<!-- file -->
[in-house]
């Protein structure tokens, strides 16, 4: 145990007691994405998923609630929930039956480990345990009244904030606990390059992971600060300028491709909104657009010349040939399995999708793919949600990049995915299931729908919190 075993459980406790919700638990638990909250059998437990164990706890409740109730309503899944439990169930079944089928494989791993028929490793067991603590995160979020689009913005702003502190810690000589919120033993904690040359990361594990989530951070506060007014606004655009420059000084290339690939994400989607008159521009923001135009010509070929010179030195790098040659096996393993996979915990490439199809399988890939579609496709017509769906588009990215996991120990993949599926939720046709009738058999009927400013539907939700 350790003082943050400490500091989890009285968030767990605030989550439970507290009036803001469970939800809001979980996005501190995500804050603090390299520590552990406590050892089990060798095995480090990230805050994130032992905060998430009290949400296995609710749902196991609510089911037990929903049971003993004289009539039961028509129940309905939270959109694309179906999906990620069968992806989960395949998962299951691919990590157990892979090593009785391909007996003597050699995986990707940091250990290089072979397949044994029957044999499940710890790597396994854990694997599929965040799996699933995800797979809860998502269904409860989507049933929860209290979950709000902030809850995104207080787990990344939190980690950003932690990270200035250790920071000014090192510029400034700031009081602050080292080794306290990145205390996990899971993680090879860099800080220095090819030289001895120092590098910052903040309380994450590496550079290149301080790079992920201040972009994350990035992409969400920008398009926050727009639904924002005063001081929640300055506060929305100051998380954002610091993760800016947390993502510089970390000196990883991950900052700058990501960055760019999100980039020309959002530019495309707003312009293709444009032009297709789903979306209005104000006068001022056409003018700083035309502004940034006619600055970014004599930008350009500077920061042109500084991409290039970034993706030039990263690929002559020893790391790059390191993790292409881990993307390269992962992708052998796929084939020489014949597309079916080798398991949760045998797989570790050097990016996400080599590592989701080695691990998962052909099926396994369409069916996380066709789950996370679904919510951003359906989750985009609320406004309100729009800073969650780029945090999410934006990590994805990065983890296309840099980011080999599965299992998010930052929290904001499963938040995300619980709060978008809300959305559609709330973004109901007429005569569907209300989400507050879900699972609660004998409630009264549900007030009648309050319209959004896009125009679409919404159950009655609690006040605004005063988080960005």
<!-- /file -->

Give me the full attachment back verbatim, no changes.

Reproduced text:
[in-house]
């Protein structure tokens, strides 16, 4: 145990007691994405998923609630929930039956480990345990009244904030606990390059992971600060300028491709909104657009010349040939399995999708793919949600990049995915299931729908919190 075993459980406790919700638990638990909250059998437990164990706890409740109730309503899944439990169930079944089928494989791993028929490793067991603590995160979020689009913005702003502190810690000589919120033993904690040359990361594990989530951070506060007014606004655009420059000084290339690939994400989607008159521009923001135009010509070929010179030195790098040659096996393993996979915990490439199809399988890939579609496709017509769906588009990215996991120990993949599926939720046709009738058999009927400013539907939700 350790003082943050400490500091989890009285968030767990605030989550439970507290009036803001469970939800809001979980996005501190995500804050603090390299520590552990406590050892089990060798095995480090990230805050994130032992905060998430009290949400296995609710749902196991609510089911037990929903049971003993004289009539039961028509129940309905939270959109694309179906999906990620069968992806989960395949998962299951691919990590157990892979090593009785391909007996003597050699995986990707940091250990290089072979397949044994029957044999499940710890790597396994854990694997599929965040799996699933995800797979809860998502269904409860989507049933929860209290979950709000902030809850995104207080787990990344939190980690950003932690990270200035250790920071000014090192510029400034700031009081602050080292080794306290990145205390996990899971993680090879860099800080220095090819030289001895120092590098910052903040309380994450590496550079290149301080790079992920201040972009994350990035992409969400920008398009926050727009639904924002005063001081929640300055506060929305100051998380954002610091993760800016947390993502510089970390000196990883991950900052700058990501960055760019999100980039020309959002530019495309707003312009293709444009032009297709789903979306209005104000006068001022056409003018700083035309502004940034006619600055970014004599930008350009500077920061042109500084991409290039970034993706030039990263690929002559020893790391790059390191993790292409881990993307390269992962992708052998796929084939020489014949597309079916080798398991949760045998797989570790050097990016996400080599590592989701080695691990998962052909099926396994369409069916996380066709789950996370679904919510951003359906989750985009609320406004309100729009800073969650780029945090999410934006990590994805990065983890296309840099980011080999599965299992998010930052929290904001499963938040995300619980709060978008809300959305559609709330973004109901007429005569569907209300989400507050879900699972609660004998409630009264549900007030009648309050319209959004896009125009679409919404159950009655609690006040605004005063988080960005």